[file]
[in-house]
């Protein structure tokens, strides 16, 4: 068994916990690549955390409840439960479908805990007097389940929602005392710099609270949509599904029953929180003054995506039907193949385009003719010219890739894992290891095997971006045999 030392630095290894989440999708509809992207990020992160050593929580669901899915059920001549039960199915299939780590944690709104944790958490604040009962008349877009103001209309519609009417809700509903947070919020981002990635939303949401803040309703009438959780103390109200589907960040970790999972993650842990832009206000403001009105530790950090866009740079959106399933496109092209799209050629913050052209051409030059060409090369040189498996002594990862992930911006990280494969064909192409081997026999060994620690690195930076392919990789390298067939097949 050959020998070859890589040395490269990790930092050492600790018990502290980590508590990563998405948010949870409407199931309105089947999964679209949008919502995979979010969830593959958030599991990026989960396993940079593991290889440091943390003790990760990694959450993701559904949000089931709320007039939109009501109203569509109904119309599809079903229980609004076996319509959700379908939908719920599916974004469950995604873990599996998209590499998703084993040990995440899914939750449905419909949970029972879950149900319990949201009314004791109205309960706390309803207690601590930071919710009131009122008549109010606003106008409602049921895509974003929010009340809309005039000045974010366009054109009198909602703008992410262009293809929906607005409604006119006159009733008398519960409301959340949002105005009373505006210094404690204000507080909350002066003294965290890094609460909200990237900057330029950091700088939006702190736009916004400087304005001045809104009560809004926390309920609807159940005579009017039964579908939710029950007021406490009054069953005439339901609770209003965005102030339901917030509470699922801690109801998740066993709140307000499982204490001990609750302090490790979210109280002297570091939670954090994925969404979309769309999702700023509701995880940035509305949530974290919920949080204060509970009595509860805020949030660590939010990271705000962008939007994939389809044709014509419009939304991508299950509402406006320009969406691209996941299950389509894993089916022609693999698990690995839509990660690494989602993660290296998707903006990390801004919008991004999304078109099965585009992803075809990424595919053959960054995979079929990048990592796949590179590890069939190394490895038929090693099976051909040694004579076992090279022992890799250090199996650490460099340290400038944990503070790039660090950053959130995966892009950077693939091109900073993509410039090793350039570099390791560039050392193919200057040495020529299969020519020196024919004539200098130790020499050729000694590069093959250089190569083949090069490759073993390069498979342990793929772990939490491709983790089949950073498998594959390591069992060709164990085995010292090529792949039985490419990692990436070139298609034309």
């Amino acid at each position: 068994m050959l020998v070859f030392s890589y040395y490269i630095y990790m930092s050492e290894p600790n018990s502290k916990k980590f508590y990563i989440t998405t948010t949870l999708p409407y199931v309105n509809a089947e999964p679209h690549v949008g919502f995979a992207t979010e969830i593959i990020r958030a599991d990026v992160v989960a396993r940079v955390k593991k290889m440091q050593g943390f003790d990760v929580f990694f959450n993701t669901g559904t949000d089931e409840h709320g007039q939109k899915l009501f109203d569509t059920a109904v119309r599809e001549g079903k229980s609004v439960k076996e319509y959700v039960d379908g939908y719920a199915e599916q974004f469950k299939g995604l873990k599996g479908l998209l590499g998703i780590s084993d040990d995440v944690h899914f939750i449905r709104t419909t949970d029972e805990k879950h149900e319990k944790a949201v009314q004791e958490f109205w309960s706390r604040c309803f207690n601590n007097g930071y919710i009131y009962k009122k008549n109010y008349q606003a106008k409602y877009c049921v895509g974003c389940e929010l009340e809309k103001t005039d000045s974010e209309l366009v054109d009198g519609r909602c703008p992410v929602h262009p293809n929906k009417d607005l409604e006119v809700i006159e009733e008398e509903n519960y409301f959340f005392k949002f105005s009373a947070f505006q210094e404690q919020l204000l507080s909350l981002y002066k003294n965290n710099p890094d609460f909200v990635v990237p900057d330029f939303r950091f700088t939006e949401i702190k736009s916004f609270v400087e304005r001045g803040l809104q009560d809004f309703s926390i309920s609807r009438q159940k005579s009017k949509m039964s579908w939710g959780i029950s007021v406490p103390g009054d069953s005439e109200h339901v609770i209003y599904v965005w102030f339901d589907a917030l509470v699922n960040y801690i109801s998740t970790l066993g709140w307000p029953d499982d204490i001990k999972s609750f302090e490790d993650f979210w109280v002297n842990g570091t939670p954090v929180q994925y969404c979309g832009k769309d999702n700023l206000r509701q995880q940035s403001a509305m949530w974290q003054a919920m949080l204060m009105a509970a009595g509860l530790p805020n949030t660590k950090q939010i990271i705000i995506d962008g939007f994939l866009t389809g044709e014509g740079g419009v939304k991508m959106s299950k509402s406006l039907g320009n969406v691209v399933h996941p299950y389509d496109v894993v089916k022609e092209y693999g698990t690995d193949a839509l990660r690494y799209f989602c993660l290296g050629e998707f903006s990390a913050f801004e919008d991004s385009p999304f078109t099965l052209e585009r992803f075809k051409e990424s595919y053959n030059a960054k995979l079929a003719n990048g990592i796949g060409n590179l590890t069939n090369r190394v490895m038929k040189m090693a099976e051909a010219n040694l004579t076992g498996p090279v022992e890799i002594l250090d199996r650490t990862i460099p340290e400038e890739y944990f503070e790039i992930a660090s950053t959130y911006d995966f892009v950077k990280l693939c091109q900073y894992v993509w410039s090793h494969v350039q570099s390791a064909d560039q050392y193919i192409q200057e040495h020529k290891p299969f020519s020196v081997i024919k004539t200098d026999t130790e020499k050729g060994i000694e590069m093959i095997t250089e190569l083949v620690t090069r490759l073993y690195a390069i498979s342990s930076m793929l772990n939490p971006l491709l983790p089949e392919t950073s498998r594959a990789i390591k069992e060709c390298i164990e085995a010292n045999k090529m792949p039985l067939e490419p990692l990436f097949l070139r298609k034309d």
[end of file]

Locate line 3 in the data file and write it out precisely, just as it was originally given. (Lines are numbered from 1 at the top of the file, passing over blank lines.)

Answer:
């Amino acid at each position: 068994m050959l020998v070859f030392s890589y040395y490269i630095y990790m930092s050492e290894p600790n018990s502290k916990k980590f508590y990563i989440t998405t948010t949870l999708p409407y199931v309105n509809a089947e999964p679209h690549v949008g919502f995979a992207t979010e969830i593959i990020r958030a599991d990026v992160v989960a396993r940079v955390k593991k290889m440091q050593g943390f003790d990760v929580f990694f959450n993701t669901g559904t949000d089931e409840h709320g007039q939109k899915l009501f109203d569509t059920a109904v119309r599809e001549g079903k229980s609004v439960k076996e319509y959700v039960d379908g939908y719920a199915e599916q974004f469950k299939g995604l873990k599996g479908l998209l590499g998703i780590s084993d040990d995440v944690h899914f939750i449905r709104t419909t949970d029972e805990k879950h149900e319990k944790a949201v009314q004791e958490f109205w309960s706390r604040c309803f207690n601590n007097g930071y919710i009131y009962k009122k008549n109010y008349q606003a106008k409602y877009c049921v895509g974003c389940e929010l009340e809309k103001t005039d000045s974010e209309l366009v054109d009198g519609r909602c703008p992410v929602h262009p293809n929906k009417d607005l409604e006119v809700i006159e009733e008398e509903n519960y409301f959340f005392k949002f105005s009373a947070f505006q210094e404690q919020l204000l507080s909350l981002y002066k003294n965290n710099p890094d609460f909200v990635v990237p900057d330029f939303r950091f700088t939006e949401i702190k736009s916004f609270v400087e304005r001045g803040l809104q009560d809004f309703s926390i309920s609807r009438q159940k005579s009017k949509m039964s579908w939710g959780i029950s007021v406490p103390g009054d069953s005439e109200h339901v609770i209003y599904v965005w102030f339901d589907a917030l509470v699922n960040y801690i109801s998740t970790l066993g709140w307000p029953d499982d204490i001990k999972s609750f302090e490790d993650f979210w109280v002297n842990g570091t939670p954090v929180q994925y969404c979309g832009k769309d999702n700023l206000r509701q995880q940035s403001a509305m949530w974290q003054a919920m949080l204060m009105a509970a009595g509860l530790p805020n949030t660590k950090q939010i990271i705000i995506d962008g939007f994939l866009t389809g044709e014509g740079g419009v939304k991508m959106s299950k509402s406006l039907g320009n969406v691209v399933h996941p299950y389509d496109v894993v089916k022609e092209y693999g698990t690995d193949a839509l990660r690494y799209f989602c993660l290296g050629e998707f903006s990390a913050f801004e919008d991004s385009p999304f078109t099965l052209e585009r992803f075809k051409e990424s595919y053959n030059a960054k995979l079929a003719n990048g990592i796949g060409n590179l590890t069939n090369r190394v490895m038929k040189m090693a099976e051909a010219n040694l004579t076992g498996p090279v022992e890799i002594l250090d199996r650490t990862i460099p340290e400038e890739y944990f503070e790039i992930a660090s950053t959130y911006d995966f892009v950077k990280l693939c091109q900073y894992v993509w410039s090793h494969v350039q570099s390791a064909d560039q050392y193919i192409q200057e040495h020529k290891p299969f020519s020196v081997i024919k004539t200098d026999t130790e020499k050729g060994i000694e590069m093959i095997t250089e190569l083949v620690t090069r490759l073993y690195a390069i498979s342990s930076m793929l772990n939490p971006l491709l983790p089949e392919t950073s498998r594959a990789i390591k069992e060709c390298i164990e085995a010292n045999k090529m792949p039985l067939e490419p990692l990436f097949l070139r298609k034309d």